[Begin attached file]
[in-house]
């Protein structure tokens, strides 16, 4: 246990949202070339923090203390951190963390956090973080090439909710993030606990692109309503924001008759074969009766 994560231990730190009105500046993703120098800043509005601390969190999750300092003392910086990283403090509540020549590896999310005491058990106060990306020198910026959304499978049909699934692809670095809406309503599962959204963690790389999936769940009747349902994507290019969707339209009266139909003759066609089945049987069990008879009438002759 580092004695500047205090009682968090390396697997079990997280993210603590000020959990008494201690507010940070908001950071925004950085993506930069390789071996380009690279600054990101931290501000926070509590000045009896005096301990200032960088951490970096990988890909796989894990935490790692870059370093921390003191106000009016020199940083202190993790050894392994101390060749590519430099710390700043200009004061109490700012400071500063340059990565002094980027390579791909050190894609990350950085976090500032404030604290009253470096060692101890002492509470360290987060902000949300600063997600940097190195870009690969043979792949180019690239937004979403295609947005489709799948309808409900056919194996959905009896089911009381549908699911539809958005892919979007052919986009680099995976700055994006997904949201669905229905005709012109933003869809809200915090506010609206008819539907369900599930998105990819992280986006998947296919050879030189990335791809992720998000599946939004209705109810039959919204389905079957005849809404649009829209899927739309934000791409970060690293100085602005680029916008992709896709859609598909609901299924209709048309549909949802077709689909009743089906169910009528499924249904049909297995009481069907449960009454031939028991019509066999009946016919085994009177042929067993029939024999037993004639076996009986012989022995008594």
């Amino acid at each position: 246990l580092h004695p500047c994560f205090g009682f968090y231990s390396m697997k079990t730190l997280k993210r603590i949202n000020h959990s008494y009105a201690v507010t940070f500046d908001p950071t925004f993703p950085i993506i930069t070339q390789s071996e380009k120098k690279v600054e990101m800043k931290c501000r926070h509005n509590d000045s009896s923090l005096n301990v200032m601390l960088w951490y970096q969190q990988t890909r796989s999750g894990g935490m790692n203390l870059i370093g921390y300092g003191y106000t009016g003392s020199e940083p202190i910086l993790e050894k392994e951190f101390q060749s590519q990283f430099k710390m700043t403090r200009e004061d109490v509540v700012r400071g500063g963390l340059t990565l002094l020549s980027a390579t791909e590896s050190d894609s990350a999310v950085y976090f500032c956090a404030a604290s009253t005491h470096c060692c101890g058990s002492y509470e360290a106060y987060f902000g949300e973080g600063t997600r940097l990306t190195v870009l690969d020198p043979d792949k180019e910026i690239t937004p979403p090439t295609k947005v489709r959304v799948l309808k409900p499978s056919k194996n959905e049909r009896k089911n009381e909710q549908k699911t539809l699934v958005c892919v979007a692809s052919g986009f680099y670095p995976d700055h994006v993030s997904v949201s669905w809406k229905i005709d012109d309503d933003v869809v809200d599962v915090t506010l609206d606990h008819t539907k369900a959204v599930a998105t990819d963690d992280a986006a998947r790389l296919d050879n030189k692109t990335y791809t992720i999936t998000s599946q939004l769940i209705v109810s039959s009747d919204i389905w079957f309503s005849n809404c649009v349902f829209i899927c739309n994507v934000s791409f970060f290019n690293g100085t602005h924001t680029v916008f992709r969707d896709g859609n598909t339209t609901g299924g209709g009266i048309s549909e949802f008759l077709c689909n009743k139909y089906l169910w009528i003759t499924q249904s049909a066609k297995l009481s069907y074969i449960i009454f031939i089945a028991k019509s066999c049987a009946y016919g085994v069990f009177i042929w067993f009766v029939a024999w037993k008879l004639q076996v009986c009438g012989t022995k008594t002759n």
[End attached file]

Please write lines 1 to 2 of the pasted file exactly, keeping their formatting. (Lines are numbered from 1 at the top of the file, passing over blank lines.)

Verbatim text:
[in-house]
């Protein structure tokens, strides 16, 4: 246990949202070339923090203390951190963390956090973080090439909710993030606990692109309503924001008759074969009766 994560231990730190009105500046993703120098800043509005601390969190999750300092003392910086990283403090509540020549590896999310005491058990106060990306020198910026959304499978049909699934692809670095809406309503599962959204963690790389999936769940009747349902994507290019969707339209009266139909003759066609089945049987069990008879009438002759 580092004695500047205090009682968090390396697997079990997280993210603590000020959990008494201690507010940070908001950071925004950085993506930069390789071996380009690279600054990101931290501000926070509590000045009896005096301990200032960088951490970096990988890909796989894990935490790692870059370093921390003191106000009016020199940083202190993790050894392994101390060749590519430099710390700043200009004061109490700012400071500063340059990565002094980027390579791909050190894609990350950085976090500032404030604290009253470096060692101890002492509470360290987060902000949300600063997600940097190195870009690969043979792949180019690239937004979403295609947005489709799948309808409900056919194996959905009896089911009381549908699911539809958005892919979007052919986009680099995976700055994006997904949201669905229905005709012109933003869809809200915090506010609206008819539907369900599930998105990819992280986006998947296919050879030189990335791809992720998000599946939004209705109810039959919204389905079957005849809404649009829209899927739309934000791409970060690293100085602005680029916008992709896709859609598909609901299924209709048309549909949802077709689909009743089906169910009528499924249904049909297995009481069907449960009454031939028991019509066999009946016919085994009177042929067993029939024999037993004639076996009986012989022995008594």